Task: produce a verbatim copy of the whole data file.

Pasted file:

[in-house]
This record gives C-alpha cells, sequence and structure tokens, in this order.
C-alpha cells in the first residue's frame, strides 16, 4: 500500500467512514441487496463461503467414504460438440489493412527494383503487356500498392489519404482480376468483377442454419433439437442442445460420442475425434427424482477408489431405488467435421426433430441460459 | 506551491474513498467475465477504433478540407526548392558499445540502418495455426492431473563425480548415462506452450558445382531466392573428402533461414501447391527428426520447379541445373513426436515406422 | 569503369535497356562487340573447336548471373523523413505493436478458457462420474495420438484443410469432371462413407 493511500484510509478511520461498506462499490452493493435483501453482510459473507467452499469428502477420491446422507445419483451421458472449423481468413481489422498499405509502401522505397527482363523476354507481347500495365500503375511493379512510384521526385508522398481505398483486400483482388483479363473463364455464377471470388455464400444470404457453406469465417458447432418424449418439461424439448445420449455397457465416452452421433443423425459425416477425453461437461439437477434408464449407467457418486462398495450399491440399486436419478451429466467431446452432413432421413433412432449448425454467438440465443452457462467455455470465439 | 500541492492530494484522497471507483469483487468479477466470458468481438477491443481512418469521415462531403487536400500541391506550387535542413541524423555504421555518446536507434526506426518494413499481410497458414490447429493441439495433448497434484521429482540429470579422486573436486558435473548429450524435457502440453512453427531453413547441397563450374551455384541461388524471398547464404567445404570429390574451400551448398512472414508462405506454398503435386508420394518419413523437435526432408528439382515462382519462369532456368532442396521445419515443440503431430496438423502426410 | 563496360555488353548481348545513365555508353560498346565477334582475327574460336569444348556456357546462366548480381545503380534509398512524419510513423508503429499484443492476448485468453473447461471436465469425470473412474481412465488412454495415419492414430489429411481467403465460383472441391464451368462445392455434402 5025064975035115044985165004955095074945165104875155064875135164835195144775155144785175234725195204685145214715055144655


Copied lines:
[in-house]
This record gives C-alpha cells, sequence and structure tokens, in this order.
C-alpha cells in the first residue's frame, strides 16, 4: 500500500467512514441487496463461503467414504460438440489493412527494383503487356500498392489519404482480376468483377442454419433439437442442445460420442475425434427424482477408489431405488467435421426433430441460459 | 506551491474513498467475465477504433478540407526548392558499445540502418495455426492431473563425480548415462506452450558445382531466392573428402533461414501447391527428426520447379541445373513426436515406422 | 569503369535497356562487340573447336548471373523523413505493436478458457462420474495420438484443410469432371462413407 493511500484510509478511520461498506462499490452493493435483501453482510459473507467452499469428502477420491446422507445419483451421458472449423481468413481489422498499405509502401522505397527482363523476354507481347500495365500503375511493379512510384521526385508522398481505398483486400483482388483479363473463364455464377471470388455464400444470404457453406469465417458447432418424449418439461424439448445420449455397457465416452452421433443423425459425416477425453461437461439437477434408464449407467457418486462398495450399491440399486436419478451429466467431446452432413432421413433412432449448425454467438440465443452457462467455455470465439 | 500541492492530494484522497471507483469483487468479477466470458468481438477491443481512418469521415462531403487536400500541391506550387535542413541524423555504421555518446536507434526506426518494413499481410497458414490447429493441439495433448497434484521429482540429470579422486573436486558435473548429450524435457502440453512453427531453413547441397563450374551455384541461388524471398547464404567445404570429390574451400551448398512472414508462405506454398503435386508420394518419413523437435526432408528439382515462382519462369532456368532442396521445419515443440503431430496438423502426410 | 563496360555488353548481348545513365555508353560498346565477334582475327574460336569444348556456357546462366548480381545503380534509398512524419510513423508503429499484443492476448485468453473447461471436465469425470473412474481412465488412454495415419492414430489429411481467403465460383472441391464451368462445392455434402 5025064975035115044985165004955095074945165104875155064875135164835195144775155144785175234725195204685145214715055144655